U.S. Taxation Information
The IRS does not maintain a permanent presence in New Zealand, and Consular staff are unable to answer inquiries regarding preparation and filing U.S. taxes. Therefore, we must direct all inquiries related to taxation to the IRS.
NOTE: Click here for details of some handy up-and-coming webinars for Tax Practitioners.
Filing a Tax Return
U.S. income tax returns for a tax year are generally due on April 15. Taxpayers resident overseas are given an automatic two-month extension to file; however any tax due must be paid by April 15 to avoid being charged penalties and interest. Applicants may request a further extension by completing and submitting Form 4868 to the IRS before the return due date.
- U.S. Dollar exchange rates (determined by U.S. Department of Treasury).
- Tax Guide for U.S. Citizens and Resident Aliens Abroad (PDF 2.6MB)
- Tax Info for Americans Overseas
- Federal Benefits and Obligations– Information for U.S. citizens residing abroad, including tax filing requirements
HOW TO FILE
- Refer to the IRS’s Addresses Listed by Return Type.
- Tax forms to file by mail can be downloaded from the IRS’s website.
- You can also request that the IRS mail the required forms to you.
U.S. citizens and resident aliens living outside the United States can use IRS Free File to prepare and file their federal tax returns electronically. The software completes the proper tax forms, does the math, and allows for free electronic filing through IRS e-file. By filing electronically, taxpayers due refunds and who have U.S. bank accounts can opt for direct deposit and get their refunds in as few as 10 days. Check the software provider’s information to ensure that it can accommodate a foreign address.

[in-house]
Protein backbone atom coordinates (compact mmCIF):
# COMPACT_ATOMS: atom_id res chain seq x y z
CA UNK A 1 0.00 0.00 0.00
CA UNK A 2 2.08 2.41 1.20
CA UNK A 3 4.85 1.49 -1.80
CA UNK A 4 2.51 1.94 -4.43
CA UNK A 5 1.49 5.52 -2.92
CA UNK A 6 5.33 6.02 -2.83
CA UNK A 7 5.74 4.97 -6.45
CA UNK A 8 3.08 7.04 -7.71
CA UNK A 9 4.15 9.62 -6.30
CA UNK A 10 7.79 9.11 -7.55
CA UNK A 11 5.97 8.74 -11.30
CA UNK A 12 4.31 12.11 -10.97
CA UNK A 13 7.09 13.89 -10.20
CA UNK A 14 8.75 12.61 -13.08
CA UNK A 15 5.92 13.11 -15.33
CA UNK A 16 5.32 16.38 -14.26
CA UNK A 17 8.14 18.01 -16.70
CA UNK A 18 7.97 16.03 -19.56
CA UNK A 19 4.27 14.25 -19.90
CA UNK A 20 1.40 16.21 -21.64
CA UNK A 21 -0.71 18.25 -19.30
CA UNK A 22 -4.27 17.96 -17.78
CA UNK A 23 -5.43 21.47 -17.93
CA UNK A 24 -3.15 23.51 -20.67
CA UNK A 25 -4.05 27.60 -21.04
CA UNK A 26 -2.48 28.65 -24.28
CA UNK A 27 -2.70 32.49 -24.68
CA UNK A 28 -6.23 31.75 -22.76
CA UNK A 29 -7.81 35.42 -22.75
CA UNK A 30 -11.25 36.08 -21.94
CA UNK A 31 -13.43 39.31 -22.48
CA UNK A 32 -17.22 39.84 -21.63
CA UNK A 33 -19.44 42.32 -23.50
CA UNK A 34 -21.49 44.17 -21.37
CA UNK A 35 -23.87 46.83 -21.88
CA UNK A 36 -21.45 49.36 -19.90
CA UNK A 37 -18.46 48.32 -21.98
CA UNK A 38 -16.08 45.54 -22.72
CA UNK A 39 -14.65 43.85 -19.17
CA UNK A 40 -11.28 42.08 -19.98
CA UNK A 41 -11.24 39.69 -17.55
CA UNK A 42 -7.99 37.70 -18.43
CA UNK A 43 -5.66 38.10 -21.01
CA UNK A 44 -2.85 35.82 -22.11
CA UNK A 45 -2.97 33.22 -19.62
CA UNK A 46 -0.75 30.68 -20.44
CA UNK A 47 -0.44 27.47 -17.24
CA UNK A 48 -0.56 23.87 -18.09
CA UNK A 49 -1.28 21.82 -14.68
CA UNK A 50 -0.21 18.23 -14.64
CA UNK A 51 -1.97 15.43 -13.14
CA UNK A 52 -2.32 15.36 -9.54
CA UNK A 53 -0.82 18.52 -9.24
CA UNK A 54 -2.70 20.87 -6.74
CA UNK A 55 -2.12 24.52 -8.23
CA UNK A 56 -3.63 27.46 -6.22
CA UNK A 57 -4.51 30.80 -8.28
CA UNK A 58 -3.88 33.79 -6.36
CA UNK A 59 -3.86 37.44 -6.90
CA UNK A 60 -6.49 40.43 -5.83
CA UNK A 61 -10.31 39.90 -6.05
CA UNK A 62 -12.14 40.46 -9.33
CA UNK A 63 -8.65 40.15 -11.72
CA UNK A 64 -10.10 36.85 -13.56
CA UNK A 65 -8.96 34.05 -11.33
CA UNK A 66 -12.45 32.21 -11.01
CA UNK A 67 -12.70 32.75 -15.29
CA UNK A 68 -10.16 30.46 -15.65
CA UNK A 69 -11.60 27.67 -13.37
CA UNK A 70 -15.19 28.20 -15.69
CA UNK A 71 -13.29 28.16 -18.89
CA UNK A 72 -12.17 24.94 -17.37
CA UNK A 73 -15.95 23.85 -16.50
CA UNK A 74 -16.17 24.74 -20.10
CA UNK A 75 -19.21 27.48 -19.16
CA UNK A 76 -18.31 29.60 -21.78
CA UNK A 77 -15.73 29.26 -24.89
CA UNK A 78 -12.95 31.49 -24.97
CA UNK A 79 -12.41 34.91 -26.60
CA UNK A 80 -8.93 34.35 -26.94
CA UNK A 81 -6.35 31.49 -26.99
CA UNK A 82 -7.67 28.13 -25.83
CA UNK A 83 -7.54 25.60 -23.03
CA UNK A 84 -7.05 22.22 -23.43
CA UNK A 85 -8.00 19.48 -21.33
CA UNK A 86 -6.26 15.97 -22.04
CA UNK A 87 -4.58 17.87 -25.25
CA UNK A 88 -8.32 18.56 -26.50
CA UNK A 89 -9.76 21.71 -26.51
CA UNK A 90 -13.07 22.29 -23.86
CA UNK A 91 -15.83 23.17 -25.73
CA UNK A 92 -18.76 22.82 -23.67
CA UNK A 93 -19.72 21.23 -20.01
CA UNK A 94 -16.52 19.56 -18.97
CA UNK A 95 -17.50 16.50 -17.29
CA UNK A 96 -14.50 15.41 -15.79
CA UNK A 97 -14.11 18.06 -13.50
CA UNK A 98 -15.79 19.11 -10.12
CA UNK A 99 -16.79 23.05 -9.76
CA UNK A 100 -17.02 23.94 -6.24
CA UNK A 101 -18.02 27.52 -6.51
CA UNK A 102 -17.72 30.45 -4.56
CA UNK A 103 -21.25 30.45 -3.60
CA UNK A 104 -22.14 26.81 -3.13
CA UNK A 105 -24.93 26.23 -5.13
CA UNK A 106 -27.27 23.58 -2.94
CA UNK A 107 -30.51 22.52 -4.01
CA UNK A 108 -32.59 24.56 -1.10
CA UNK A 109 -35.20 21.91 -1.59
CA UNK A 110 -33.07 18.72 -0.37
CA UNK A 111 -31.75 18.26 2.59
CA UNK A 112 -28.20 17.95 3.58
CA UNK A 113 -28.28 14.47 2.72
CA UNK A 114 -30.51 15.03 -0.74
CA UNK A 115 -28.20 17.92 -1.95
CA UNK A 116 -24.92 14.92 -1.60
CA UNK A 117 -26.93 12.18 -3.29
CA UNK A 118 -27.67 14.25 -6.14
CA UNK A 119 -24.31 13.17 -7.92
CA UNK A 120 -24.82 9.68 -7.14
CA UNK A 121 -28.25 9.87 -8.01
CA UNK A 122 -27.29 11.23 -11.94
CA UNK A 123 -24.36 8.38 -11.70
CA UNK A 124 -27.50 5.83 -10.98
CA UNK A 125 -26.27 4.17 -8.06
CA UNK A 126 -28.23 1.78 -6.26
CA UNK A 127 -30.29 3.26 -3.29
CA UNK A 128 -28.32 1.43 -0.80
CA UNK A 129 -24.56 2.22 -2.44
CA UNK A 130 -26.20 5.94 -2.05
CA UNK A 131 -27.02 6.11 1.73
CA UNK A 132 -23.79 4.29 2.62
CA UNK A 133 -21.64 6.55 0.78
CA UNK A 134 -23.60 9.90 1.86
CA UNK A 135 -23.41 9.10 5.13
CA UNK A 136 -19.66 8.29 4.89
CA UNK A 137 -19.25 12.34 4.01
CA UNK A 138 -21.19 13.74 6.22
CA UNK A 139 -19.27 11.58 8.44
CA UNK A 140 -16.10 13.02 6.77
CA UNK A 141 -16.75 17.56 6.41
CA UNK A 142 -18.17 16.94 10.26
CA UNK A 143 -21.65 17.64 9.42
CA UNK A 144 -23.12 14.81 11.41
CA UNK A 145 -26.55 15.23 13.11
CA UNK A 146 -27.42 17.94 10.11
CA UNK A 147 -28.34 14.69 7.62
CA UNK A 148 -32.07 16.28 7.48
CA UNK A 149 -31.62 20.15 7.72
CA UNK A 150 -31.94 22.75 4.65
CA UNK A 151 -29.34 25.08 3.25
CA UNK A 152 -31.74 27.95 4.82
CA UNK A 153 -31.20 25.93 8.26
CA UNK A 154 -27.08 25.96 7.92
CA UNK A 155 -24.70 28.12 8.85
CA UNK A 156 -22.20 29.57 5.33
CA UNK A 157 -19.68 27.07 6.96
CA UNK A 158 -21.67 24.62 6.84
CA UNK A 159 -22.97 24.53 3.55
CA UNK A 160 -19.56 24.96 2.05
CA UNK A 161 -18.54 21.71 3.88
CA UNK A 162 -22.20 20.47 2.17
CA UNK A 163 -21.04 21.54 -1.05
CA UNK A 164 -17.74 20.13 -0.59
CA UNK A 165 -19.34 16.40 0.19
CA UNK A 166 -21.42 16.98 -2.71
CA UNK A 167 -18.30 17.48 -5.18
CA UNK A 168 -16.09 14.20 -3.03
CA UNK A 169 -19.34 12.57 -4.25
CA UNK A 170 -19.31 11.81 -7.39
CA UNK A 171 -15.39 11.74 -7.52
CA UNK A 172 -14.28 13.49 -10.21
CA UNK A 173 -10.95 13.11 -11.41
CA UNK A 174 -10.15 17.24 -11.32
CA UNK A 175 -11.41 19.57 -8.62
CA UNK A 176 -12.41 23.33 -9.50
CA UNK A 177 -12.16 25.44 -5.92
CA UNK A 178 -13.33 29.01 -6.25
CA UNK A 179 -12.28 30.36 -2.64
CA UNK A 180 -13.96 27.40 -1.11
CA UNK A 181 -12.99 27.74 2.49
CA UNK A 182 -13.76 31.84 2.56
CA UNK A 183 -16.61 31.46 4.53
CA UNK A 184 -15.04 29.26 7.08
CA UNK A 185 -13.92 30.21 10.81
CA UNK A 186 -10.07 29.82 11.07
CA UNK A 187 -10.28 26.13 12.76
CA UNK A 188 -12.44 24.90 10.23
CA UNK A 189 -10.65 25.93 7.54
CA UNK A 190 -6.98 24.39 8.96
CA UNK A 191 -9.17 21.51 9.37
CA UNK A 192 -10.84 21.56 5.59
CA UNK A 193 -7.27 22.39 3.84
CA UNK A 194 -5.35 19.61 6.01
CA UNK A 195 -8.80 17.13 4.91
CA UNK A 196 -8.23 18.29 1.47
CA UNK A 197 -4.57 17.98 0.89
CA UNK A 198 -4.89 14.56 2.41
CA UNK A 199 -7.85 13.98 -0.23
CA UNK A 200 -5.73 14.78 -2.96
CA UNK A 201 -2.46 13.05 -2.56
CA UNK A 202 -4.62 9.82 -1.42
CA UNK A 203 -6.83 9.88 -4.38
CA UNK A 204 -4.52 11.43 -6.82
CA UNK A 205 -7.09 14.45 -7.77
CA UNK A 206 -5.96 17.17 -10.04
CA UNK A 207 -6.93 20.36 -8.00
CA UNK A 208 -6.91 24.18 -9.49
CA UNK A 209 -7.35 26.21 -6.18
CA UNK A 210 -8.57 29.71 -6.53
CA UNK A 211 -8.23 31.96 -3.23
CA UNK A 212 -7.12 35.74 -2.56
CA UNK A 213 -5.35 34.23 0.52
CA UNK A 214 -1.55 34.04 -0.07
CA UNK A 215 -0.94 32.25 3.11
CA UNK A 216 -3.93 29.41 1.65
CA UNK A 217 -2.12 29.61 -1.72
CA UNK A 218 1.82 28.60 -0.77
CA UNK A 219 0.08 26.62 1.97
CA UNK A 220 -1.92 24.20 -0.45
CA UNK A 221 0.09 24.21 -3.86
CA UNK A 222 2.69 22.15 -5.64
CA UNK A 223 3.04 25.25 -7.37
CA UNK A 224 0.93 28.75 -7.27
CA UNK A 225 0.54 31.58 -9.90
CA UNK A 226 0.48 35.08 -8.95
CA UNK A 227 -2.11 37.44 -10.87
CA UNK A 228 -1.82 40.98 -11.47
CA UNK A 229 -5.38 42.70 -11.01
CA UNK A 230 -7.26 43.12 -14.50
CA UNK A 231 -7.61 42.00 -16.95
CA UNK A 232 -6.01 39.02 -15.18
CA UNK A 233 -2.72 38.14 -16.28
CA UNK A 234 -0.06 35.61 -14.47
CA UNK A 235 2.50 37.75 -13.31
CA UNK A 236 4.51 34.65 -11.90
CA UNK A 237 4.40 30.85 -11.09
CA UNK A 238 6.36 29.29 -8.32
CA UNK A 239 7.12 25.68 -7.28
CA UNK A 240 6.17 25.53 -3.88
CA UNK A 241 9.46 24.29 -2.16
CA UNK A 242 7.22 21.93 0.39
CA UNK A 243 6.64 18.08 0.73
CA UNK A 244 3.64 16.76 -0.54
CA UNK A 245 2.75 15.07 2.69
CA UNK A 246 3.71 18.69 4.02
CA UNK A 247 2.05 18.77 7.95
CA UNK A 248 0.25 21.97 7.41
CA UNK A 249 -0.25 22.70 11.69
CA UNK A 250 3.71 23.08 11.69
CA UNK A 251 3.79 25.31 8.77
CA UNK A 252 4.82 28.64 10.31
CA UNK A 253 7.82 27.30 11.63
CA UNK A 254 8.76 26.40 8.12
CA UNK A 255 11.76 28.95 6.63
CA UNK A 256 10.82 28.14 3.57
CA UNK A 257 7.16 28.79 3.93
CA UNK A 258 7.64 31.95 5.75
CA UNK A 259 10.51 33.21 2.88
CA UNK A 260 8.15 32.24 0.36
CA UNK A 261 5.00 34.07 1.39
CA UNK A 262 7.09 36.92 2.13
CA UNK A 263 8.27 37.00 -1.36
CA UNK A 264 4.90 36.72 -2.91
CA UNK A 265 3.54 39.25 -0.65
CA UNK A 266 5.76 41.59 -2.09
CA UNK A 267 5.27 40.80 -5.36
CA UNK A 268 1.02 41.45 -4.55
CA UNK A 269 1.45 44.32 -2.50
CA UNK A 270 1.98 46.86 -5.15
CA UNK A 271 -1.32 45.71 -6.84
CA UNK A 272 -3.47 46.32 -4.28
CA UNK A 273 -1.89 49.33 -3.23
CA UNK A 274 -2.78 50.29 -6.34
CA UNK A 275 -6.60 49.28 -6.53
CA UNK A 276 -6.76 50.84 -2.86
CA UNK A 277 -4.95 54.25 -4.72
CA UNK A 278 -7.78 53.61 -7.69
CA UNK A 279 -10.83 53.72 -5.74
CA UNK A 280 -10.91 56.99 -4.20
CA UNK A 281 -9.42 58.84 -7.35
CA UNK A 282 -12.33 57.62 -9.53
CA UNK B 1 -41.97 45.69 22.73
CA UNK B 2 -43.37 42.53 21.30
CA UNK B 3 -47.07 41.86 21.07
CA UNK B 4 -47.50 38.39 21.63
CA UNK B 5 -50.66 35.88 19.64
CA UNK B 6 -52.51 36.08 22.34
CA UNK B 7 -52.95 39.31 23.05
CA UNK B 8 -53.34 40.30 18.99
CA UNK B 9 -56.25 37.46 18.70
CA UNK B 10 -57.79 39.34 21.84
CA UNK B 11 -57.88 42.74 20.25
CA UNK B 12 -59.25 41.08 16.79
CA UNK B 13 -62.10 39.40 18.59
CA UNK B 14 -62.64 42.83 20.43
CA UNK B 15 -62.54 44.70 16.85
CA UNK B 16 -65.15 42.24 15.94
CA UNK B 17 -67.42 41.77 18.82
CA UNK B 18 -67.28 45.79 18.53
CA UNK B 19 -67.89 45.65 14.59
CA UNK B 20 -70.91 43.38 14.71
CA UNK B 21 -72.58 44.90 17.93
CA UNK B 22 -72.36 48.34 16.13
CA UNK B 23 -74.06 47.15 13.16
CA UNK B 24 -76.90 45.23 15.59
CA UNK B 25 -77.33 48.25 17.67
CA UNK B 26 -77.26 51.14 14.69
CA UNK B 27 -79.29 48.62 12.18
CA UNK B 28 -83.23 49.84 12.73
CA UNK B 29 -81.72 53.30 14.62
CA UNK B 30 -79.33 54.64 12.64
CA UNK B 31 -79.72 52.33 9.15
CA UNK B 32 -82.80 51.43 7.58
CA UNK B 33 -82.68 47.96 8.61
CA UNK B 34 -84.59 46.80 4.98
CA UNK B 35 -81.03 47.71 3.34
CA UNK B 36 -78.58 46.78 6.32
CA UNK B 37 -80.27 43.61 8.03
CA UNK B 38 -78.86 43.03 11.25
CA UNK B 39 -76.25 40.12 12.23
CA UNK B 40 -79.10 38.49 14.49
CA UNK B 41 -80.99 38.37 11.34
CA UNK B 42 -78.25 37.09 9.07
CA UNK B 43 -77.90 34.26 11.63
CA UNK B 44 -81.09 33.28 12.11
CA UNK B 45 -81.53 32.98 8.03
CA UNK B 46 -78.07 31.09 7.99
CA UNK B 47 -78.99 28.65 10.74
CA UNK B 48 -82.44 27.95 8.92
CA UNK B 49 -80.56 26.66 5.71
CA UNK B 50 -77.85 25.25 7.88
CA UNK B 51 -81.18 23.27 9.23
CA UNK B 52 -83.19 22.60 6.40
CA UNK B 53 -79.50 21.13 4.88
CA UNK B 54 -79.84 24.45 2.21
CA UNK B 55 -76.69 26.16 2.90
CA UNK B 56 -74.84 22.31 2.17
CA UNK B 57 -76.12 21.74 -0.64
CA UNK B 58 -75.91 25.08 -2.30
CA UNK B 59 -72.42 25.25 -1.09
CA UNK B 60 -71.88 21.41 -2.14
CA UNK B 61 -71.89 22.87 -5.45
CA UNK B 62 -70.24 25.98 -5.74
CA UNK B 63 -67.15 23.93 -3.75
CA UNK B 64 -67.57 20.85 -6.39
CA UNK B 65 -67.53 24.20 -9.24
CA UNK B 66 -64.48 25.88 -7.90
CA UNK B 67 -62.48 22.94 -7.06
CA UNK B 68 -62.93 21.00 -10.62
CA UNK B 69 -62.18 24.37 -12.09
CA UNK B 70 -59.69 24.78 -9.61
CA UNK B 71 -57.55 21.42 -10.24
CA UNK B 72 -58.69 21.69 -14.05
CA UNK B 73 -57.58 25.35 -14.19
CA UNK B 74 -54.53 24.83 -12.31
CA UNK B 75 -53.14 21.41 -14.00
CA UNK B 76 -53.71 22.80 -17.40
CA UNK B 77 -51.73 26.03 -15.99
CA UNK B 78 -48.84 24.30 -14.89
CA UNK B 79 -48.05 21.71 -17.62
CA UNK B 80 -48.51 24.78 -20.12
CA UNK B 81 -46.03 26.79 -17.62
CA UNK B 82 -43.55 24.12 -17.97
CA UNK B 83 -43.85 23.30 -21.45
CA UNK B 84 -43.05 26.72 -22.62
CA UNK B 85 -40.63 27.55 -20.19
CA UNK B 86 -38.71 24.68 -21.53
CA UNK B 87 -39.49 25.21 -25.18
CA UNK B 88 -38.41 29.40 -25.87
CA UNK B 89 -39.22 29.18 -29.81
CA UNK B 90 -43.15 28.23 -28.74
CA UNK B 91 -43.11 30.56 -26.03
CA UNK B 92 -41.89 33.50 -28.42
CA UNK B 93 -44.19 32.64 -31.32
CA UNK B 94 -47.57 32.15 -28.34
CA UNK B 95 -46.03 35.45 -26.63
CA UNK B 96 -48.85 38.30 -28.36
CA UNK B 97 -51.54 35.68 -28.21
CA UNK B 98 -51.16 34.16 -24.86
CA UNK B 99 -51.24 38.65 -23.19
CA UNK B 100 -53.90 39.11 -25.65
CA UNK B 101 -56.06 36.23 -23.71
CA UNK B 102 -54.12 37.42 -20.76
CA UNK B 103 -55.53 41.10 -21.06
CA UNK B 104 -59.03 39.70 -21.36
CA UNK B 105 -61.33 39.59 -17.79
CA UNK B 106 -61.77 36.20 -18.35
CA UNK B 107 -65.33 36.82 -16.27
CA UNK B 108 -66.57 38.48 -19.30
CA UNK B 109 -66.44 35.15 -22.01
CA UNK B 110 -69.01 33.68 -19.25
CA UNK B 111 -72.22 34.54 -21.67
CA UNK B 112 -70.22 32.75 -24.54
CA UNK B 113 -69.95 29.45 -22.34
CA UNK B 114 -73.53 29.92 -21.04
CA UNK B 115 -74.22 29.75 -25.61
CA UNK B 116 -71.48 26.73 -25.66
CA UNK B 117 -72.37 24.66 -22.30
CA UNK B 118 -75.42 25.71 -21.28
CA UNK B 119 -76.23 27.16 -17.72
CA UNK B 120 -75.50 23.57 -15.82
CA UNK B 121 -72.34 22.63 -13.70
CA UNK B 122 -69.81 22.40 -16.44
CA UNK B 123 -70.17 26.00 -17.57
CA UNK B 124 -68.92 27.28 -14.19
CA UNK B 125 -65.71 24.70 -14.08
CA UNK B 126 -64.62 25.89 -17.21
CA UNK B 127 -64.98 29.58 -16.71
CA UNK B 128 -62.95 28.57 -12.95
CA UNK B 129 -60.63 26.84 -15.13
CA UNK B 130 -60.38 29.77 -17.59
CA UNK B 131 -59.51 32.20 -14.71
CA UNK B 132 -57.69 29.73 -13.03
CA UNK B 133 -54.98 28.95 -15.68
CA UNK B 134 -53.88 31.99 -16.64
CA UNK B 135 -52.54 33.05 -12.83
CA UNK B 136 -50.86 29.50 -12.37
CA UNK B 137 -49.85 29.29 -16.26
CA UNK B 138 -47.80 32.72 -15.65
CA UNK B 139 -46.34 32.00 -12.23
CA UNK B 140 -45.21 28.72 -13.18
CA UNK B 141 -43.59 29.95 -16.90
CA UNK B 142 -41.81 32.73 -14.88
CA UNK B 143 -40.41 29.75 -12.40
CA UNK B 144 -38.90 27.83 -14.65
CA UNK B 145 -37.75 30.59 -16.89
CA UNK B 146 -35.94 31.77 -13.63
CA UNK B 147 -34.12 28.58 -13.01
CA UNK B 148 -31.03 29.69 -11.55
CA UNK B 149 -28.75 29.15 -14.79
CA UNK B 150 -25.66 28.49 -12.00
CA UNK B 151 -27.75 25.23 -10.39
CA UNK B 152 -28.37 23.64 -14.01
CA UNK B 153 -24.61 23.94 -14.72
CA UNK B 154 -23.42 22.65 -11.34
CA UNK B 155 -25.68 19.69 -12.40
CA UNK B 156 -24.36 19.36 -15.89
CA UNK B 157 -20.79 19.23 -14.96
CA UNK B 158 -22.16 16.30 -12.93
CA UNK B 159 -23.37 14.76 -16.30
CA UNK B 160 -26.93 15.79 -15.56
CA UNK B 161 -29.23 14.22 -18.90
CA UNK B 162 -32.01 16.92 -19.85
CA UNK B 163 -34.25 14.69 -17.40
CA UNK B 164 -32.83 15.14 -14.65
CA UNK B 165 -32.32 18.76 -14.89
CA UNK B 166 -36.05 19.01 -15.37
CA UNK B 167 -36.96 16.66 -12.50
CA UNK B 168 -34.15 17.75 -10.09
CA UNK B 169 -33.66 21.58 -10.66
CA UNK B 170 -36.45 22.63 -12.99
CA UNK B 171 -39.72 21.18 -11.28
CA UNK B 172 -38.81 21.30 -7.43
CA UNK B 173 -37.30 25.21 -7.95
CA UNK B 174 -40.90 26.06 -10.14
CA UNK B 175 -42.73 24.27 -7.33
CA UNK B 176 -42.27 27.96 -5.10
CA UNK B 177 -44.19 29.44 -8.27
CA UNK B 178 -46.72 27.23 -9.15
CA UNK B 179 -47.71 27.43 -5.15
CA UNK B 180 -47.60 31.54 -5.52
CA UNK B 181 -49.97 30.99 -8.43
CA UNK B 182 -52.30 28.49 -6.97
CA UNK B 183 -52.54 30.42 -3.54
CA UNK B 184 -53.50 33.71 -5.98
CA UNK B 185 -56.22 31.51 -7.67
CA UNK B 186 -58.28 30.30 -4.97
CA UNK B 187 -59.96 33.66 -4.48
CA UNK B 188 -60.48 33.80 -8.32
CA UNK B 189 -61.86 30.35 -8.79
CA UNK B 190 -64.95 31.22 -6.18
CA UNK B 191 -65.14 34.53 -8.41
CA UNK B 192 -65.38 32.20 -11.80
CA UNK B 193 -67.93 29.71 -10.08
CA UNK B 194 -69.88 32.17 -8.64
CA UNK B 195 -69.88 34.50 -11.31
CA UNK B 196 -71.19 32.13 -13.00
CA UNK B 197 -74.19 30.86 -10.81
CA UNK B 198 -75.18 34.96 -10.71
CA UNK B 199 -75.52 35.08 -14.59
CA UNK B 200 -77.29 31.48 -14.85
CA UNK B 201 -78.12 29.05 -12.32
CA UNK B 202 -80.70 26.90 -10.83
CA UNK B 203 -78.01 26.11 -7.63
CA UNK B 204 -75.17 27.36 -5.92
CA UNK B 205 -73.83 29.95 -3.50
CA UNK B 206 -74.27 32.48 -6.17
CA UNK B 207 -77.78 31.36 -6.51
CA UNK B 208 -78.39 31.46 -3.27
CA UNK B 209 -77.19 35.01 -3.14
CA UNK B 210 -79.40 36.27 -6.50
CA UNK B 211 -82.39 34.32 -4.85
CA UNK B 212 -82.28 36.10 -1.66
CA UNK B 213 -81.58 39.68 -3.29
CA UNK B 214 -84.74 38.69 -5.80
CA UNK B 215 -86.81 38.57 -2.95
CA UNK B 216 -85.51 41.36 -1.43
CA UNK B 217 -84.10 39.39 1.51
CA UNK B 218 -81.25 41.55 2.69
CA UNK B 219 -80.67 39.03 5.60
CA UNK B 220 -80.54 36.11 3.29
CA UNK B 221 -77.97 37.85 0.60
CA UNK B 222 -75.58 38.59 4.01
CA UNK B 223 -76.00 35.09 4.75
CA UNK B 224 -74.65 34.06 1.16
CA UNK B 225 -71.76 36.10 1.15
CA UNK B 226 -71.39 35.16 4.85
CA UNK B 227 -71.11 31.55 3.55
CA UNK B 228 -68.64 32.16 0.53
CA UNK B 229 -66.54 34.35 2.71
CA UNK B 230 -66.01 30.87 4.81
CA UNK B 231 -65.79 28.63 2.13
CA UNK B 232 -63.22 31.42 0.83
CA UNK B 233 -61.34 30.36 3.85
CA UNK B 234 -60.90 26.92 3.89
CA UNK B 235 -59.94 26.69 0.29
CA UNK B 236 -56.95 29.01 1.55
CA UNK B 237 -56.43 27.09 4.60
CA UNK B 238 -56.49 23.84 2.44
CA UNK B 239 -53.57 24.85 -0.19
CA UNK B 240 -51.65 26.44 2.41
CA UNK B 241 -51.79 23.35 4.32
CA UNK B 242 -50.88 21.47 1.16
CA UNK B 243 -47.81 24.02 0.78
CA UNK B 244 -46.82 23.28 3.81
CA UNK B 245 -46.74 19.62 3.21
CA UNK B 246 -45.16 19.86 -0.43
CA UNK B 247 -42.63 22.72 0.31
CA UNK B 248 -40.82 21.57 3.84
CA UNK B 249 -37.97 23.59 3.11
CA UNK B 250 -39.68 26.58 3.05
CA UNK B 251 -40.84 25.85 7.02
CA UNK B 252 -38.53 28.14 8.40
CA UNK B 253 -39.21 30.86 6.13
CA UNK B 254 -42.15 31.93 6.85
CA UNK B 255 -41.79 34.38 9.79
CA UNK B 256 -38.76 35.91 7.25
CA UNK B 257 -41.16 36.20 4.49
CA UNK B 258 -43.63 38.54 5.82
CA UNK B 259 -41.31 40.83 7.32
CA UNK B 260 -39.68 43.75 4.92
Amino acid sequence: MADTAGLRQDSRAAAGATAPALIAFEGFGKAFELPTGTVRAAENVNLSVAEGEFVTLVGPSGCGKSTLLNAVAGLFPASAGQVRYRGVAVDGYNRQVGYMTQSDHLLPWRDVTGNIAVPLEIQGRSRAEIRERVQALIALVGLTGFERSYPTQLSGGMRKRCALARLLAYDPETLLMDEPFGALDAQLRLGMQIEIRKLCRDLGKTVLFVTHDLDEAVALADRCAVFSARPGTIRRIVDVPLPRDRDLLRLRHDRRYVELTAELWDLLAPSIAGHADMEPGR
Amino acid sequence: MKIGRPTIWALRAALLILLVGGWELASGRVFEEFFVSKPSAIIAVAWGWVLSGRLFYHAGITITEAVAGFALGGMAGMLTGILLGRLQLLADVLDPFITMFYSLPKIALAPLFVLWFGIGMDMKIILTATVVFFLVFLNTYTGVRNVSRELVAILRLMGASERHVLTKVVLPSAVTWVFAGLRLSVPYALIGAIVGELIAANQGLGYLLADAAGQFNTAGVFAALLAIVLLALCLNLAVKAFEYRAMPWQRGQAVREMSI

Individual Taxpayer Identification Number (ITIN) – Form W-7
An Individual Taxpayer Identification Number (ITIN) is assigned by the Internal Revenue Service to individuals involved in a transaction which may be a taxable event in the United States, who are ineligible to receive a a U.S. Social Security Number. It is not valid for personal identification, does not entitle the individual to work in the U.S. or to receive U.S. Social Security benefits.
U.S. Embassies and Consulates are able to certify copies of foreign passports in relation to ITIN applications, but only for non-resident aliens applying for ITINs for the purpose of claiming tax treaty benefits (i.e. those applicants who are ticking “a” and “h” on the W-7 form). If you are applying for an ITIN for any other purpose, you will need to submit original documents, or apply from within the United States using an IRS ITIN Acceptance Agent. For further clarification, refer to the information on the IRS’s website.
Obtaining an ITIN from Abroad
These instructions are for applicants submitting their request for a certified copy of their passport by the U.S. Consulate to support their application for an ITIN (Form W-7).The applicant must mail the following items to our office.
- Completed Form W-7: Application for an ITIN